Therefore, I would encourage Northridge to prayerfully consider each missionary and target population on a case-by-case basis, rather than declining to participate in God’s work among populations which may get defined as “reached” according to an arbitrary set of criteria.

    My two cents. Many of which have counterpoints of course.

    We really miss everyone at Northridge. Multi-site is exciting!

  3. David,

    This series has really made me think about missions. I think you are right in your analysis and wouldn’t be a wise steward if practical wisdom didn’t play a role. Just sharing this makes me appreciate that the overall mission of making more and better disciples is essential on a worldwide basis and locally.

    What you are sharing makes sense and makes it easier to support your vision and our shared goals. I think when we look at the apostle Paul’s work we have a great picture of what it is all about. When I watched the video for small groups this week it moved me to tears at how important it is to get the Word translated. It was moving to see how the tribes in Indonesia saw what a blessing and promise and fulfillment of scripture that was happening right before their eyes. I have seen few things that powerful that gave me more of a sense of purpose for missions.

    I currently support a Word of Life missionary who is helping translate French to the people of Togo and I am extremely blessed to be a small piece of support in this mission.

    Thank you so much for the encouragement. We forget what an impact we can still have when we ask prayerfully for discernment of our role in missions.

  4. The ‘raging successes’ I know of are from missionaries who went in with the goal of working themselves out of a job. They called it ‘Indigenous Churches’ when I first heard about it. Those that come to mind have grown to many churches by now and have sent out many missionaries to neighboring areas, over the waters. Some have actually sent missionaries to areas in the US.

  5. Alexi –

    All fair points! I especially love the first one. I totally get the
    second one and agree with it. The third one I agree with although I
    think they need to be held accountable for their countrys spiritual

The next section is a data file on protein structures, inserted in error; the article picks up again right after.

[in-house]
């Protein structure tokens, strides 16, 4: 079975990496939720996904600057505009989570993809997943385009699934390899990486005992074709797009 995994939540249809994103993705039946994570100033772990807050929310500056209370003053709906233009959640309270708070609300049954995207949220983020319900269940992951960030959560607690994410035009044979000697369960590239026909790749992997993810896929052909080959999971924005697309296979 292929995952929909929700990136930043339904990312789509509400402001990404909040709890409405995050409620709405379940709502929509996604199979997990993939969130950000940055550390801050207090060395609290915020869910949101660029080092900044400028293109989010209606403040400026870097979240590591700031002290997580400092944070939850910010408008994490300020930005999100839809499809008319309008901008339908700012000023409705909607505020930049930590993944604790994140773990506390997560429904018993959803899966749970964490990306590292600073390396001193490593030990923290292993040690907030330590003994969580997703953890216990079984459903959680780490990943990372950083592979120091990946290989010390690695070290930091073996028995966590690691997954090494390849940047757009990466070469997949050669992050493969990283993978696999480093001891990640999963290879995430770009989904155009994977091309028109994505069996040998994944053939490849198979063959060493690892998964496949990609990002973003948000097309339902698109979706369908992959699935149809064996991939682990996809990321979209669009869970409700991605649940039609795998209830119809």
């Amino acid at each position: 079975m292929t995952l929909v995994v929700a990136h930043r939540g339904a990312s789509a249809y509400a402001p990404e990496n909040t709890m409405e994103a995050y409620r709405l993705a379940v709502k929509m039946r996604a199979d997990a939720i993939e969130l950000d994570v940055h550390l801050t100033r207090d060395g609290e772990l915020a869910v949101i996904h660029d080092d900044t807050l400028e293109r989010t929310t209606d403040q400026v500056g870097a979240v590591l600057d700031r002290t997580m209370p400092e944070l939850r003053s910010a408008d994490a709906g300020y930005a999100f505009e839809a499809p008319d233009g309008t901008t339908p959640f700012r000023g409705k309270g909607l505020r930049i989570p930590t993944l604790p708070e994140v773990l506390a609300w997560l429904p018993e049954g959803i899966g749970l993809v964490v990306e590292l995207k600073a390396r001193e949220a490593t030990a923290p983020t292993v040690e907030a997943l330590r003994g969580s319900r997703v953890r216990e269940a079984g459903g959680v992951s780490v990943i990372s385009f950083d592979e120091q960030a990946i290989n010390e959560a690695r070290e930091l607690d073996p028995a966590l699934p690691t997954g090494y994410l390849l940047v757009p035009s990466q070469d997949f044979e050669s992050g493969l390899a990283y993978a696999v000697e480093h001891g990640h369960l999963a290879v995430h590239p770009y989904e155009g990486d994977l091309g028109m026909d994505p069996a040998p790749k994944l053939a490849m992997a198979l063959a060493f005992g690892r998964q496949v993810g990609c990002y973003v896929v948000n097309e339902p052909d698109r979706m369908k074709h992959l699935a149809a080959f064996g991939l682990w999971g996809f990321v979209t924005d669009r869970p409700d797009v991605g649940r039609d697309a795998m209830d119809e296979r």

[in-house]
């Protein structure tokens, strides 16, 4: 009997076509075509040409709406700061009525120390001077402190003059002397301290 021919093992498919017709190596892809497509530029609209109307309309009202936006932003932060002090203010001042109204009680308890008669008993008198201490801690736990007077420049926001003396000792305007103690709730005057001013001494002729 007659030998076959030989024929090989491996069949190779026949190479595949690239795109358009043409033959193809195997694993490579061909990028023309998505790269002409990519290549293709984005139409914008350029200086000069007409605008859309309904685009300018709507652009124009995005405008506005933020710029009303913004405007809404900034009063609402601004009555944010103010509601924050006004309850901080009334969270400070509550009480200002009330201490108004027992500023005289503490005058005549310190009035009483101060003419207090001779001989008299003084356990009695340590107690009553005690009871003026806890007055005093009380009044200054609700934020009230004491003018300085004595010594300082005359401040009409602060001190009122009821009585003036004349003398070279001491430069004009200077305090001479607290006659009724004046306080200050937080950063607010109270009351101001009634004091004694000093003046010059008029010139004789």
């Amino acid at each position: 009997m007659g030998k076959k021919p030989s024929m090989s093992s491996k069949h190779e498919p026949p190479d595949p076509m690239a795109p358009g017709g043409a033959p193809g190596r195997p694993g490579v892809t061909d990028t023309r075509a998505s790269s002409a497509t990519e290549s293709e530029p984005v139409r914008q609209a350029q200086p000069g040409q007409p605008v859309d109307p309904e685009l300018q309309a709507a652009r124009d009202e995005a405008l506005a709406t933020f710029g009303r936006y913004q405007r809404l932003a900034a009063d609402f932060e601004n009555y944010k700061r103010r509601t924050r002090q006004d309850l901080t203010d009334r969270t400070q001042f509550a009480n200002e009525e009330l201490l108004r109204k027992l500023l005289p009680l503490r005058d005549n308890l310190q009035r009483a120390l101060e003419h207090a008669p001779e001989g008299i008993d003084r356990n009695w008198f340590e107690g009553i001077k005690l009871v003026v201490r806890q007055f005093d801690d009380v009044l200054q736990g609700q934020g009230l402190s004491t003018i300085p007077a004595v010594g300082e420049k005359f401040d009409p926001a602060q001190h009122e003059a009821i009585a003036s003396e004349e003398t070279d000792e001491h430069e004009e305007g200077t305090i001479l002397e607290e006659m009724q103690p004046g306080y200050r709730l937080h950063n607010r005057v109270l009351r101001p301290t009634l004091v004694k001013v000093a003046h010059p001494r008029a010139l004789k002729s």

But I think you present a balance to my frustrations.  We still miss you guys and would love to have you back here one day!!

  6. i enjoyed the sermons… agree on the whole… you articulated what i have been mulling over for years. was never sure why i didn’t feel called to do missions abroad. after listening to you, i think you hit the nail right on the head for me.

    Years of work in one place. Like the point about teen mission trips as long as you remember it is to build the teens faith. who knew we would come to North to hear a sermon about how we are turning mission work into a welfare state!

  7. Trevor –

    That is a good question. Im not sure I know the answer. That may be beyond my pay-grade. But I would suggest for someone truly contemplating long-term missions – the best training ground is a short-term trip and ultra-involvement in their local church and evangelism.

    But Im not sure. I dont have solutions!! 🙂

  8. I don’t know the population demographics of Rochester, but one of the advantages of living in a place like NYC is that all (or at least most) of the nations live right here.
    We’re still in the early stages of planting, but our long-term plan for global ministry (I don’t even like the term “overseas missions” anymore) is to form strategic parternships in countries where we have internationals from that country in our congregation, which will hopefully (prayerfully) allow us to partner with gospel-centered churches and ministries in other countries without the usual cultural and communication barriers that tend to hinder global ministry (since the ministry partnerships would be guided from our end by people who are from those countries and therefore speak the language and understand the culture).